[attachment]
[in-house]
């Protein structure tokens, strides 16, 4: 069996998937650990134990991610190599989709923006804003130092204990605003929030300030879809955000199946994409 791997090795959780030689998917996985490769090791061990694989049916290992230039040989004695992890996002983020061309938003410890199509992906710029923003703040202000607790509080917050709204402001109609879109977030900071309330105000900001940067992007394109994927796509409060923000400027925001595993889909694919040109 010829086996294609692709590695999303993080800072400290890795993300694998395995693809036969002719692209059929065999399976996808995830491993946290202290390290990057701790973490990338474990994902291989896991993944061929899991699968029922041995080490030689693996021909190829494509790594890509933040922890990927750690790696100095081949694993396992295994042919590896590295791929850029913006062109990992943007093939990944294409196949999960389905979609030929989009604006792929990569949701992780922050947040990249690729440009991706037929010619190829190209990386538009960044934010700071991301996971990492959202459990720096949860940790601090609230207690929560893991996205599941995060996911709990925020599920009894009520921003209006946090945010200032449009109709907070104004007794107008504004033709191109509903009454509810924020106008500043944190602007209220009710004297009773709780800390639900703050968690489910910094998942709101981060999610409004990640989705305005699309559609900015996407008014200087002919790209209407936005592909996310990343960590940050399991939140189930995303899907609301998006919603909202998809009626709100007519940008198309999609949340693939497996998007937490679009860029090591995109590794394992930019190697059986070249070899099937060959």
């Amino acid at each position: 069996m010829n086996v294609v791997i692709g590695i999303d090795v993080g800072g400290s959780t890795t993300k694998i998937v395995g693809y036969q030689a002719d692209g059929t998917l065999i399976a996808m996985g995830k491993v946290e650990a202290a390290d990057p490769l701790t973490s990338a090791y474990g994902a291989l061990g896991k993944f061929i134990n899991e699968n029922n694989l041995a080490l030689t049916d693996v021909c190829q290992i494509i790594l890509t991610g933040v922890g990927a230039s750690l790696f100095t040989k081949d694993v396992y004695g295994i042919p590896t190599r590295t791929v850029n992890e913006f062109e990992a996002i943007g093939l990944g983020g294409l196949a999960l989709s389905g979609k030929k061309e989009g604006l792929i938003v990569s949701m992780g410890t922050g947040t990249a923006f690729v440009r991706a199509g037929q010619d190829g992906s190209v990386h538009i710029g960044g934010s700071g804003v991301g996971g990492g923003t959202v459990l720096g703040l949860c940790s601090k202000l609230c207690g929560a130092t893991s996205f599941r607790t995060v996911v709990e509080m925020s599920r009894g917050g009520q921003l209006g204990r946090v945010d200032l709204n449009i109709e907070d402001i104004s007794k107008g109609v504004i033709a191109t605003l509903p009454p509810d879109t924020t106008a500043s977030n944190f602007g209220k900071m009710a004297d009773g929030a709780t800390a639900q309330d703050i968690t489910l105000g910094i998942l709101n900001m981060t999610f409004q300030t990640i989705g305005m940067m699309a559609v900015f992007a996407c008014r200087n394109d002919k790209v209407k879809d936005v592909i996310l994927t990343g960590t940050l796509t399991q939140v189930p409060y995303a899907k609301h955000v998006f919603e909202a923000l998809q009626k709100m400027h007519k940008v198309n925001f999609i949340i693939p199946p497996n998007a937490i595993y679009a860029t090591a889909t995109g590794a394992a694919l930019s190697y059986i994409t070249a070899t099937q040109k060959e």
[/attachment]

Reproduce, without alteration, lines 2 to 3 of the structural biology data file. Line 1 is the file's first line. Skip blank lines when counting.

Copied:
């Protein structure tokens, strides 16, 4: 069996998937650990134990991610190599989709923006804003130092204990605003929030300030879809955000199946994409 791997090795959780030689998917996985490769090791061990694989049916290992230039040989004695992890996002983020061309938003410890199509992906710029923003703040202000607790509080917050709204402001109609879109977030900071309330105000900001940067992007394109994927796509409060923000400027925001595993889909694919040109 010829086996294609692709590695999303993080800072400290890795993300694998395995693809036969002719692209059929065999399976996808995830491993946290202290390290990057701790973490990338474990994902291989896991993944061929899991699968029922041995080490030689693996021909190829494509790594890509933040922890990927750690790696100095081949694993396992295994042919590896590295791929850029913006062109990992943007093939990944294409196949999960389905979609030929989009604006792929990569949701992780922050947040990249690729440009991706037929010619190829190209990386538009960044934010700071991301996971990492959202459990720096949860940790601090609230207690929560893991996205599941995060996911709990925020599920009894009520921003209006946090945010200032449009109709907070104004007794107008504004033709191109509903009454509810924020106008500043944190602007209220009710004297009773709780800390639900703050968690489910910094998942709101981060999610409004990640989705305005699309559609900015996407008014200087002919790209209407936005592909996310990343960590940050399991939140189930995303899907609301998006919603909202998809009626709100007519940008198309999609949340693939497996998007937490679009860029090591995109590794394992930019190697059986070249070899099937060959």
């Amino acid at each position: 069996m010829n086996v294609v791997i692709g590695i999303d090795v993080g800072g400290s959780t890795t993300k694998i998937v395995g693809y036969q030689a002719d692209g059929t998917l065999i399976a996808m996985g995830k491993v946290e650990a202290a390290d990057p490769l701790t973490s990338a090791y474990g994902a291989l061990g896991k993944f061929i134990n899991e699968n029922n694989l041995a080490l030689t049916d693996v021909c190829q290992i494509i790594l890509t991610g933040v922890g990927a230039s750690l790696f100095t040989k081949d694993v396992y004695g295994i042919p590896t190599r590295t791929v850029n992890e913006f062109e990992a996002i943007g093939l990944g983020g294409l196949a999960l989709s389905g979609k030929k061309e989009g604006l792929i938003v990569s949701m992780g410890t922050g947040t990249a923006f690729v440009r991706a199509g037929q010619d190829g992906s190209v990386h538009i710029g960044g934010s700071g804003v991301g996971g990492g923003t959202v459990l720096g703040l949860c940790s601090k202000l609230c207690g929560a130092t893991s996205f599941r607790t995060v996911v709990e509080m925020s599920r009894g917050g009520q921003l209006g204990r946090v945010d200032l709204n449009i109709e907070d402001i104004s007794k107008g109609v504004i033709a191109t605003l509903p009454p509810d879109t924020t106008a500043s977030n944190f602007g209220k900071m009710a004297d009773g929030a709780t800390a639900q309330d703050i968690t489910l105000g910094i998942l709101n900001m981060t999610f409004q300030t990640i989705g305005m940067m699309a559609v900015f992007a996407c008014r200087n394109d002919k790209v209407k879809d936005v592909i996310l994927t990343g960590t940050l796509t399991q939140v189930p409060y995303a899907k609301h955000v998006f919603e909202a923000l998809q009626k709100m400027h007519k940008v198309n925001f999609i949340i693939p199946p497996n998007a937490i595993y679009a860029t090591a889909t995109g590794a394992a694919l930019s190697y059986i994409t070249a070899t099937q040109k060959e």